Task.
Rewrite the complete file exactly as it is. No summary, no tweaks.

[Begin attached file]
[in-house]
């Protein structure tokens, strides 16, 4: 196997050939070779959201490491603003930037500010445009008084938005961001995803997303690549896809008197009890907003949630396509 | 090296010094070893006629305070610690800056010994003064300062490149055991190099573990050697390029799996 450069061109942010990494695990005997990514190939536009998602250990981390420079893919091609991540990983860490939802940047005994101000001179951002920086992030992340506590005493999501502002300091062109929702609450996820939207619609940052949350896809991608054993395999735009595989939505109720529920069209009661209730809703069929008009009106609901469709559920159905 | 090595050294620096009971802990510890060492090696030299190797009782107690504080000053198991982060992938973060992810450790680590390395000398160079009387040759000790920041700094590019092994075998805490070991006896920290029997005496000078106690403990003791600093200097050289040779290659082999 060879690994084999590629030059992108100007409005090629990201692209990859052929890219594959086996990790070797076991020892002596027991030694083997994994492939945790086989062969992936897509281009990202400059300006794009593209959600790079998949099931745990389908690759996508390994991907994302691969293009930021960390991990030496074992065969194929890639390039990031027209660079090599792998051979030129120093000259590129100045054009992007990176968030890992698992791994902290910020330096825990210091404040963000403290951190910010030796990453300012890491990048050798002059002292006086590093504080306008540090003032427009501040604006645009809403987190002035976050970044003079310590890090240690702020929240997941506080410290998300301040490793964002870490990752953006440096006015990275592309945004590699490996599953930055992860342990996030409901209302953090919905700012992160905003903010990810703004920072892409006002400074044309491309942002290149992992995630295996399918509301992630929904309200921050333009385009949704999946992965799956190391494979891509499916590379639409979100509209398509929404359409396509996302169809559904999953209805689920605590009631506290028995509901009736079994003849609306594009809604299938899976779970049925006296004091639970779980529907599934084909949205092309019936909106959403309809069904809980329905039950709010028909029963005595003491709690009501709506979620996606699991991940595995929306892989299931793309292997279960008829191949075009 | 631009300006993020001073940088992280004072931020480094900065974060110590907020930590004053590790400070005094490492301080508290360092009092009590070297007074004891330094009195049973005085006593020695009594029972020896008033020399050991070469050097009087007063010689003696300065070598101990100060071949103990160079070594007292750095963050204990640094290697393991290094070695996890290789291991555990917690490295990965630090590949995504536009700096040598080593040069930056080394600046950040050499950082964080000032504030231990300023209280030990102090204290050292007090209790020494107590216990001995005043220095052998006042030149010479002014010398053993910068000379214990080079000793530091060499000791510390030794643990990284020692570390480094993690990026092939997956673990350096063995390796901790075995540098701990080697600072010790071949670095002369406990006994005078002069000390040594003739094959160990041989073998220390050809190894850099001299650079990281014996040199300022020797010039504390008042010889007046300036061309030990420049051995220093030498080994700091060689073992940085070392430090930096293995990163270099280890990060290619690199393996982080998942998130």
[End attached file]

[in-house]
């Protein structure tokens, strides 16, 4: 196997050939070779959201490491603003930037500010445009008084938005961001995803997303690549896809008197009890907003949630396509 | 090296010094070893006629305070610690800056010994003064300062490149055991190099573990050697390029799996 450069061109942010990494695990005997990514190939536009998602250990981390420079893919091609991540990983860490939802940047005994101000001179951002920086992030992340506590005493999501502002300091062109929702609450996820939207619609940052949350896809991608054993395999735009595989939505109720529920069209009661209730809703069929008009009106609901469709559920159905 | 090595050294620096009971802990510890060492090696030299190797009782107690504080000053198991982060992938973060992810450790680590390395000398160079009387040759000790920041700094590019092994075998805490070991006896920290029997005496000078106690403990003791600093200097050289040779290659082999 060879690994084999590629030059992108100007409005090629990201692209990859052929890219594959086996990790070797076991020892002596027991030694083997994994492939945790086989062969992936897509281009990202400059300006794009593209959600790079998949099931745990389908690759996508390994991907994302691969293009930021960390991990030496074992065969194929890639390039990031027209660079090599792998051979030129120093000259590129100045054009992007990176968030890992698992791994902290910020330096825990210091404040963000403290951190910010030796990453300012890491990048050798002059002292006086590093504080306008540090003032427009501040604006645009809403987190002035976050970044003079310590890090240690702020929240997941506080410290998300301040490793964002870490990752953006440096006015990275592309945004590699490996599953930055992860342990996030409901209302953090919905700012992160905003903010990810703004920072892409006002400074044309491309942002290149992992995630295996399918509301992630929904309200921050333009385009949704999946992965799956190391494979891509499916590379639409979100509209398509929404359409396509996302169809559904999953209805689920605590009631506290028995509901009736079994003849609306594009809604299938899976779970049925006296004091639970779980529907599934084909949205092309019936909106959403309809069904809980329905039950709010028909029963005595003491709690009501709506979620996606699991991940595995929306892989299931793309292997279960008829191949075009 | 631009300006993020001073940088992280004072931020480094900065974060110590907020930590004053590790400070005094490492301080508290360092009092009590070297007074004891330094009195049973005085006593020695009594029972020896008033020399050991070469050097009087007063010689003696300065070598101990100060071949103990160079070594007292750095963050204990640094290697393991290094070695996890290789291991555990917690490295990965630090590949995504536009700096040598080593040069930056080394600046950040050499950082964080000032504030231990300023209280030990102090204290050292007090209790020494107590216990001995005043220095052998006042030149010479002014010398053993910068000379214990080079000793530091060499000791510390030794643990990284020692570390480094993690990026092939997956673990350096063995390796901790075995540098701990080697600072010790071949670095002369406990006994005078002069000390040594003739094959160990041989073998220390050809190894850099001299650079990281014996040199300022020797010039504390008042010889007046300036061309030990420049051995220093030498080994700091060689073992940085070392430090930096293995990163270099280890990060290619690199393996982080998942998130």